Exploitation Route Used in electronic devices.
Sectors Digital/Communication/Information Technologies (including Software),Electronics,Transport

Description The use of h-BN for tunnel barriers in magnetic tunnel barriers could have valuable technical uses. High impact paper have been published with our French partners. Some high impact papers are in preparation with the Japanese partner. The industrial impact of the memory technology STT-MRAM has grown over the period of the project.
First Year Of Impact 2016
Sector Digital/Communication/Information Technologies (including Software),Electronics
Impact Types Economic

Title Data supporting "Enhancing Photoluminescence and Mobilities in WS2 Monolayers with Oleic Acid Ligands" 
Description The data presented supports the results shown in the article. Origin file contains folders for data sets representing each figure in publication. Each folder can be accessed via the Project Explorer. Each folder is named according to the data it contains. The first folder (Fig 1a-d, Fig.3 SI) contains photoluminescence (PL) statistics of chemically treated tungsten disulphide (WS2) and WS2 monolayer absorption spectra respectively. The second folder (Fig 2.a.-f, Fig 2a-d, Fig 6 SI) contains steady-state PL excitation series, trion emission characterization, and PL spectra of oleic acid (OA) treated WS2 on different substrates respectively. The third folder (Fig. 3a-b, Fig 4a-d SI) contains time-resolved PL data for pristine, Oleic acid and TFSI treated WS2 at the lowest laser fluence with variation in fast decay component with carrier concentration (Fig 3a-b); time-resolved PL data for all treatments with variation in slow decay component with initial carrier concentration (SI Fig 4a-d). The fourth folder (Fig 4a and SI Fig 5) contains Raman spectra of OA treated WS2 and the effect of toluene on WS2 monolayer PL. The fifth folder (Fig 4b) contains transfer characteristics of a gated WS2 transistor. The sixth folder (Fig 4c) contains the transfer characteristics of a gated WS2 transistor with detail on the difference in gradient between OA treated and untreated WS2. The seventh folder (Fig 1 SI) shows the raw excitation series PL data fitted with Gaussian curves for OA treated WS2, which were used in characterizing trion emission seen in SI figure 2. The eighth folder (Fig 7 SI) contains transfer characteristics for a TFSI treated transistor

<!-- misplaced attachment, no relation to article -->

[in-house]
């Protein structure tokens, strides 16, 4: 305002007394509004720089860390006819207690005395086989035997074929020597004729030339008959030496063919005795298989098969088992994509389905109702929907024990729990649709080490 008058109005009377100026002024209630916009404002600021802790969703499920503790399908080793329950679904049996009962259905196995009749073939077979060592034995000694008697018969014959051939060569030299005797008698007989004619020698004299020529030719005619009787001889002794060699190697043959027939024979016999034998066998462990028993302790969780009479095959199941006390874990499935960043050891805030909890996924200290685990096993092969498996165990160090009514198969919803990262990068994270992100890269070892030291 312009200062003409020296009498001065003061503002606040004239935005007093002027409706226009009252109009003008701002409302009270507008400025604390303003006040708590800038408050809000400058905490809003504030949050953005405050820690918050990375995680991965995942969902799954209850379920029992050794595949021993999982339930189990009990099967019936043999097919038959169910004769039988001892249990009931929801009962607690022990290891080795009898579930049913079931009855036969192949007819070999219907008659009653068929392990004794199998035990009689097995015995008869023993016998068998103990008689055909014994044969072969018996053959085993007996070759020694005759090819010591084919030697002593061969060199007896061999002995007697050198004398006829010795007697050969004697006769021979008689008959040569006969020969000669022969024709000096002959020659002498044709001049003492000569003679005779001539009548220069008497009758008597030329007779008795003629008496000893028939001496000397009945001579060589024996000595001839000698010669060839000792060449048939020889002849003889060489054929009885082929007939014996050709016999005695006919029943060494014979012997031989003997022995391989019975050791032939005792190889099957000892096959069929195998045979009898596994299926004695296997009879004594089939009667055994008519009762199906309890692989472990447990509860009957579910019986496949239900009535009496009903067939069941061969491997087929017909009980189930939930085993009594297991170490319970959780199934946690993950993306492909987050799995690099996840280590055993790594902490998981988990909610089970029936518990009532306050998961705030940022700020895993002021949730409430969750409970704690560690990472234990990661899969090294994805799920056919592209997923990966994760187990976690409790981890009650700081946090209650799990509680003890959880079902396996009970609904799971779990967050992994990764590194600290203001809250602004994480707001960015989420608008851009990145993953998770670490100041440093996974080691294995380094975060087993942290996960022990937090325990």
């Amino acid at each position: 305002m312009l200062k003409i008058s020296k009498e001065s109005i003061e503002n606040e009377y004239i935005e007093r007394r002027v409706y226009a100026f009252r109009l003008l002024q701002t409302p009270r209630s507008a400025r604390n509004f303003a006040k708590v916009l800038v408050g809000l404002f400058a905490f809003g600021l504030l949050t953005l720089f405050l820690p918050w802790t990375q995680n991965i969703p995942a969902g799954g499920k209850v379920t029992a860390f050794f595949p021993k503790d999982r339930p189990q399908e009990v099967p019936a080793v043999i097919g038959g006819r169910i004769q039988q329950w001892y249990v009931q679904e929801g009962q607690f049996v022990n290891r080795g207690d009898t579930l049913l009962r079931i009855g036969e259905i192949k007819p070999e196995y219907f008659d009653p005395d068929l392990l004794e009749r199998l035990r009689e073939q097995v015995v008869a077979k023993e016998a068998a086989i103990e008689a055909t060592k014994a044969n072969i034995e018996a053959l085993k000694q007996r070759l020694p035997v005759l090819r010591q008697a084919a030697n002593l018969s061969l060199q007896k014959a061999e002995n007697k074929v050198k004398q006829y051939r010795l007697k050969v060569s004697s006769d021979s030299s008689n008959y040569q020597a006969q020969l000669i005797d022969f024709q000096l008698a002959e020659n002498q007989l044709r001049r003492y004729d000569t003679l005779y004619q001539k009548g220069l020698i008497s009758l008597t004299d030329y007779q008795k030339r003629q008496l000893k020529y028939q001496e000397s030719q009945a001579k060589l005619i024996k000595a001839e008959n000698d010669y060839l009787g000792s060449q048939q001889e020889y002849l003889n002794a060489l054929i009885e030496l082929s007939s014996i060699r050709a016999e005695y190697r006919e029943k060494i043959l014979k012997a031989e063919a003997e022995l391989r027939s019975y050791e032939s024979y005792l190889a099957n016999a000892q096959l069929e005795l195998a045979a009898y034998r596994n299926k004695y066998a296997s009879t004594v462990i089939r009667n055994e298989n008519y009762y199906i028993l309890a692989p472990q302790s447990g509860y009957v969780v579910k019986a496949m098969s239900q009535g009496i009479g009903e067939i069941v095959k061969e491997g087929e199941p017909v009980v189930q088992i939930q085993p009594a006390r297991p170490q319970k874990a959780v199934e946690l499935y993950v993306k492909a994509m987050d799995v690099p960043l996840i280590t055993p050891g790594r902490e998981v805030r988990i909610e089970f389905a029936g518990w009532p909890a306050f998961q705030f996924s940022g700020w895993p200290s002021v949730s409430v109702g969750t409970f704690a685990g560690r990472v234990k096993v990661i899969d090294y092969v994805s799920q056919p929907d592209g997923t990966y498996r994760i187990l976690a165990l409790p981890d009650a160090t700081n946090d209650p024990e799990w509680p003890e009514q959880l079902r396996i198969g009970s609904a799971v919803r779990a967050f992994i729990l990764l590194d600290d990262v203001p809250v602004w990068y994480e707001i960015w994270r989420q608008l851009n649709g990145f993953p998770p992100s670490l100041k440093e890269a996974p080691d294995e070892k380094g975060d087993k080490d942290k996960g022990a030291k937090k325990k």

Type Of Material Database/Collection of data 
Year Produced 2019 
Provided To Others? Yes